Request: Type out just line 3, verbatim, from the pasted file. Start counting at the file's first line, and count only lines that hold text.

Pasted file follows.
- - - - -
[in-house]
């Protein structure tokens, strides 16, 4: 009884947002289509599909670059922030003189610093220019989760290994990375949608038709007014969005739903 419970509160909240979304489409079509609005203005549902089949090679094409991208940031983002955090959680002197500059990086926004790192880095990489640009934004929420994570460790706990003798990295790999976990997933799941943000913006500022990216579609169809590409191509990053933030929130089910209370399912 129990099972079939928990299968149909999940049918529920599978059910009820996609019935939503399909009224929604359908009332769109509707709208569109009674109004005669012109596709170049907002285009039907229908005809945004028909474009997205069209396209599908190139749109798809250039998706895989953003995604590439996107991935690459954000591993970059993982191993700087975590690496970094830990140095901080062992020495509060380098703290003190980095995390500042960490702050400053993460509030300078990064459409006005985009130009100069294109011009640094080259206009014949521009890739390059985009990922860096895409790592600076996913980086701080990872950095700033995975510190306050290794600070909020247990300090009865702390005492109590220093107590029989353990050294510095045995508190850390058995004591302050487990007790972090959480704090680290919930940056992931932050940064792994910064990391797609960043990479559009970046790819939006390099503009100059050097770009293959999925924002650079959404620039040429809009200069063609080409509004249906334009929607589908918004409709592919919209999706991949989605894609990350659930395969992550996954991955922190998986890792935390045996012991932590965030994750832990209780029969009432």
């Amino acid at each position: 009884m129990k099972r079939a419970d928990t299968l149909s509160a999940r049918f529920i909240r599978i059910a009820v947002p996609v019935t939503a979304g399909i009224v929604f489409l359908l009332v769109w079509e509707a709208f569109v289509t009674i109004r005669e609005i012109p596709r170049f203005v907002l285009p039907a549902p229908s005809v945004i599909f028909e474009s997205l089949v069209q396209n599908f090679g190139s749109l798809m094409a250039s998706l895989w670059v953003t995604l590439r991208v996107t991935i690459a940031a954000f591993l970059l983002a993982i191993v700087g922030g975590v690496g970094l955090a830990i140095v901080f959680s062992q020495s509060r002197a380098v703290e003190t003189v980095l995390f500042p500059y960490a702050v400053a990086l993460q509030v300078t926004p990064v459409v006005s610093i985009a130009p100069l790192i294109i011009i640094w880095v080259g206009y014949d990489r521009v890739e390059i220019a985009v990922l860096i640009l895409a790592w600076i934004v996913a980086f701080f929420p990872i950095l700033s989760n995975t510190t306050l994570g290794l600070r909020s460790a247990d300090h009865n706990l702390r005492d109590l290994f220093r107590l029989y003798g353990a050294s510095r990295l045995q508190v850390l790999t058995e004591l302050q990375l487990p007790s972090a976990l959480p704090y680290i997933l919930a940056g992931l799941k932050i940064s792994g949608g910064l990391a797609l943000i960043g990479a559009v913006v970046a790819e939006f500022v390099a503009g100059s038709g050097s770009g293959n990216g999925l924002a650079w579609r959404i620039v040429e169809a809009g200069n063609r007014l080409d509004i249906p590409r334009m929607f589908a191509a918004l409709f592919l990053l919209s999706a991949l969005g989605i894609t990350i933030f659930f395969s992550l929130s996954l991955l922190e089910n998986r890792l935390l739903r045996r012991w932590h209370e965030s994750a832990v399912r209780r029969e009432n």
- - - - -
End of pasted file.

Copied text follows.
């Amino acid at each position: 009884m129990k099972r079939a419970d928990t299968l149909s509160a999940r049918f529920i909240r599978i059910a009820v947002p996609v019935t939503a979304g399909i009224v929604f489409l359908l009332v769109w079509e509707a709208f569109v289509t009674i109004r005669e609005i012109p596709r170049f203005v907002l285009p039907a549902p229908s005809v945004i599909f028909e474009s997205l089949v069209q396209n599908f090679g190139s749109l798809m094409a250039s998706l895989w670059v953003t995604l590439r991208v996107t991935i690459a940031a954000f591993l970059l983002a993982i191993v700087g922030g975590v690496g970094l955090a830990i140095v901080f959680s062992q020495s509060r002197a380098v703290e003190t003189v980095l995390f500042p500059y960490a702050v400053a990086l993460q509030v300078t926004p990064v459409v006005s610093i985009a130009p100069l790192i294109i011009i640094w880095v080259g206009y014949d990489r521009v890739e390059i220019a985009v990922l860096i640009l895409a790592w600076i934004v996913a980086f701080f929420p990872i950095l700033s989760n995975t510190t306050l994570g290794l600070r909020s460790a247990d300090h009865n706990l702390r005492d109590l290994f220093r107590l029989y003798g353990a050294s510095r990295l045995q508190v850390l790999t058995e004591l302050q990375l487990p007790s972090a976990l959480p704090y680290i997933l919930a940056g992931l799941k932050i940064s792994g949608g910064l990391a797609l943000i960043g990479a559009v913006v970046a790819e939006f500022v390099a503009g100059s038709g050097s770009g293959n990216g999925l924002a650079w579609r959404i620039v040429e169809a809009g200069n063609r007014l080409d509004i249906p590409r334009m929607f589908a191509a918004l409709f592919l990053l919209s999706a991949l969005g989605i894609t990350i933030f659930f395969s992550l929130s996954l991955l922190e089910n998986r890792l935390l739903r045996r012991w932590h209370e965030s994750a832990v399912r209780r029969e009432n």